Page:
With the increasing cross-cultural marriages in India, many children typically end up with the parents having two very different native languages. For e.g.: Father – Hindi & Mother – Telugu or Father – Malayalam & Mother – Bengali or Father – English & Mother – Tamil, etc.
One important decision (consciously or unconsciously) which most parents end up having to make is what languages to teach their children. Here’s the fact: Teaching your child a language requires time and effort. And in today’s day and age – Time is a scarce commodity! Hence, many parents make conscious decisions and choices on this issue. Broadly this is what I’ve seen:
- Decide to focus on English, and not really teach any of the vernacular languages. Of course, whatever first/second language is part of the school curriculum is anyways learned
- Decide to focus on one language only, i.e., Father’s native language or Mother’s native language
- Decide to teach the child both the languages, i.e., Father’s native language and Mother’s native language. The only pre-requisite is that both parents/families have to play an active role in the language teaching/learning process
- Not make any decision on the issue; and let the child learn as he/she grows
I’ve read and heard so many contradictory and conflicting views, opinions and perspectives on the subject of “Children and Language skills”. On one end are those who believe that you should speak/teach a child only one language till the age of 5 – lest he/she gets confused; and on the other end a view which says that children below the age of 5 can be taught several (3 at least) languages really easily – since their natural ability to learn, absorb and comprehend language skills is the best during this phase.
Personally, I can proudly say that I know several languages – English, Telugu [my parents’ native language], Kannada [as I studied in Bangalore, and hence it naturally was my second language at school], Hindi [It was my third language at school, and is, of course, the National language of India], Tamil and Malayalam [which I never formally learned, but picked up from friends/neighbours], French and German [which I formally learned in my 20’s out of personal interest & also scored the highest possible grades 🙂 ]. Of course, the proficiency in each of these is very different. For e.g.: in English, my oral and written skills are the strongest.
In Tamil, I can manage to have a basic conversation, make a point or get my message across (OK! Sometimes I do end up saying wrong things – But then hey! Show me one person who’s never made any language mistake in his life, and I’ll give you a bumper gift!). And I managed just fine with my French (supported by English) when I was in Paris, and just fine with my German (supported by English) when I was in Switzerland. Though, I also know that if I had to give a job interview in French/German today, I’m sure to fail. 🙁
So from my own language experiences, I can say the following:
- It is easier to learn a new language when you are young. As you grow older, you have to unlearn a lot more. In my personal case, I found learning German in my 20’s to be really really really hard!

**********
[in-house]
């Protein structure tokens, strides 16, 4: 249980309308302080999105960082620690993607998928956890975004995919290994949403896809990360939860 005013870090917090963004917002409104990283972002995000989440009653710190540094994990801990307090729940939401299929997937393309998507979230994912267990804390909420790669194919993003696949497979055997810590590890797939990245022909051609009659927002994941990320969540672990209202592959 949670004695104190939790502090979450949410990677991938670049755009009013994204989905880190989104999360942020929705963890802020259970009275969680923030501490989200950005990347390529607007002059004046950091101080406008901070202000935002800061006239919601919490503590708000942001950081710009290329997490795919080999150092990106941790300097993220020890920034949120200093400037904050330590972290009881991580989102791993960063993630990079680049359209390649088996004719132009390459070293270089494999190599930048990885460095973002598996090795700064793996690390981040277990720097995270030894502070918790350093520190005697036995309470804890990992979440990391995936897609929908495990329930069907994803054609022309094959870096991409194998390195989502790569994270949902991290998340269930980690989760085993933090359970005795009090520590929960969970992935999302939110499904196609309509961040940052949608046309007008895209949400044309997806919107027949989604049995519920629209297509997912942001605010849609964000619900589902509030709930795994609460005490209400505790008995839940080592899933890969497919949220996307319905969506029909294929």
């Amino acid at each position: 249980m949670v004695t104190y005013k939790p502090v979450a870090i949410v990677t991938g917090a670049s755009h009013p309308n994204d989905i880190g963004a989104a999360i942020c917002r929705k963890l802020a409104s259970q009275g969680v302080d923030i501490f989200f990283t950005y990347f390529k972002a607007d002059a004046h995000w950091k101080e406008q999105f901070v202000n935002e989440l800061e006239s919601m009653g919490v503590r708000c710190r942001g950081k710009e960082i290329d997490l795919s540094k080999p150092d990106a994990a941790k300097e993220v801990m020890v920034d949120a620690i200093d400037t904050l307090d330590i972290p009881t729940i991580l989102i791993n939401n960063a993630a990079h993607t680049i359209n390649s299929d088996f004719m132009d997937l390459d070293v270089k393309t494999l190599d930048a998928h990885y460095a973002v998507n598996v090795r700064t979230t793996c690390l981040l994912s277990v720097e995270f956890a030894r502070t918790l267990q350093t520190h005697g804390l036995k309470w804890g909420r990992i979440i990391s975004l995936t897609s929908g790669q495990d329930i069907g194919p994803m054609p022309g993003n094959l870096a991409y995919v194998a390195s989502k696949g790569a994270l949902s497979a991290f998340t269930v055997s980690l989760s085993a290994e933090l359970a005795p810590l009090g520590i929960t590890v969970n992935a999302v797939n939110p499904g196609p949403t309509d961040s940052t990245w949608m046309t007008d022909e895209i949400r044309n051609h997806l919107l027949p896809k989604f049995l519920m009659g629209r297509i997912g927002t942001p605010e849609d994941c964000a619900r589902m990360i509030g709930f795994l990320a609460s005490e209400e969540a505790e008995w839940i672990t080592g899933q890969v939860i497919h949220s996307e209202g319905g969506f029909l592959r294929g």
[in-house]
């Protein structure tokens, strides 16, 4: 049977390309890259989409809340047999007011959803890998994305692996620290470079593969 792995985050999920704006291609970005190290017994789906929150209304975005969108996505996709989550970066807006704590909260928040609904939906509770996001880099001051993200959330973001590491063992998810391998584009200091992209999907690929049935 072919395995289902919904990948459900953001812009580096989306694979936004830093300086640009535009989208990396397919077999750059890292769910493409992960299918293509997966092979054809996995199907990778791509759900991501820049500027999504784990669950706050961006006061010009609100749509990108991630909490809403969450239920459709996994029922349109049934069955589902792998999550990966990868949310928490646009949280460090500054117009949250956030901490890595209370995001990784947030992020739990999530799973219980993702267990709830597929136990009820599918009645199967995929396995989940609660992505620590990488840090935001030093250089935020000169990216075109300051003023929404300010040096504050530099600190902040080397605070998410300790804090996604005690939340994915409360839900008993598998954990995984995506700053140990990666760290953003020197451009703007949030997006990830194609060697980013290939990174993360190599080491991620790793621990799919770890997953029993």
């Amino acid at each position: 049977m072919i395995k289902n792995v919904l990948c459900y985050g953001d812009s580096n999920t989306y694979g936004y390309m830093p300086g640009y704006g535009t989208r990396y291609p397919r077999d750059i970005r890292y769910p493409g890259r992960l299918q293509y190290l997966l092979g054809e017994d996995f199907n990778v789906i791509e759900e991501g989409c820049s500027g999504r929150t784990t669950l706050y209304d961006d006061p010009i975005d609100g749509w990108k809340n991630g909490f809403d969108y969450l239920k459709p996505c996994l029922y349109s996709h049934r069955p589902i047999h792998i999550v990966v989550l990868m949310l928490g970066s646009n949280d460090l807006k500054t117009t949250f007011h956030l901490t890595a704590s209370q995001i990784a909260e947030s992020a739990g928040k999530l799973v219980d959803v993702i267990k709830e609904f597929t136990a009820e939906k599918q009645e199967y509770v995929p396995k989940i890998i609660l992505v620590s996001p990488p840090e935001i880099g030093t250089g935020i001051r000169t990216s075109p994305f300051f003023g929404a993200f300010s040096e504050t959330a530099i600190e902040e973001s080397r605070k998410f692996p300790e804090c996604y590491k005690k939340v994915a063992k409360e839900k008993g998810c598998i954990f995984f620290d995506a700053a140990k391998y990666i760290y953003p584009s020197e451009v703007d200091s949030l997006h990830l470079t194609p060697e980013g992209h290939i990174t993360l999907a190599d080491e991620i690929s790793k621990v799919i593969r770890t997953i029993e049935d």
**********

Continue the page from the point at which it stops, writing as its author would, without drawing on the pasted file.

- A strong foundation in English is an absolute MUST! The way I see it English is here to stay, and so 50 – 100 years later when your children will be much older, their English language skills will make all the difference.
- A language is really a medium of communication – So while you may be an expert in written communication in two/three languages, if you know enough to converse and make your point in a few languages especially based on the place you reside in – It should be good enough!
- It is important and critical for children to learn both the native languages of their parents. After all, a language is an integral part of ones native culture. And in my view, your comprehension of your lineage is unexplainably linked to the language
Now, looking at my own daughter (who’s about 3years old), I see that she is naturally picking up 3 languages – English, Hindi and Telugu. It’s taking time and effort, but she’s slowly learning the pronunciation, grammar, words and vocabulary as a part of school, everyday conversations and interactions. And with the internet/regional TV channels, there are so many resources/avenues to expose children to different languages through videos, songs, books, etc. How long she will continue and sustain on this 3-language journey, only time will tell! For now, here’s what I do know – Sooner children are exposed to different languages, the sooner they’ll learn and pick-up language skills.
That’s my view. What’s yours? Leave a comment to let me know.
Nischala Murthy Kaushik is mother and philosopher rolled into one (the philosophical streak emerged after she became a mother – essential for balance, she believes). She is an Engineer and Management Graduate (IIMB Alumni) by Education, IT / Innovation / Marketing Professional by Employment, Google / Blog / Twitter / Social Media Lover by Era, Writer by Passion, Dreamer by Compulsion, Student of Life by Choice, Eternal Optimist by Necessity and Chief Happiness Officer of LIFE by Realization. She blogs @ Nischala’s Space, Thoughts and Expressions AND VERVE : The Quintessence of my Life . In addition, she is also as a guest blogger in several sites of global repute; and her blogs have been featured in several Best-Of lists and on the Directory of Top Indian blogs. She tweets @nimu9 and is also listed among the 50 Indian Women to follow on Twitter.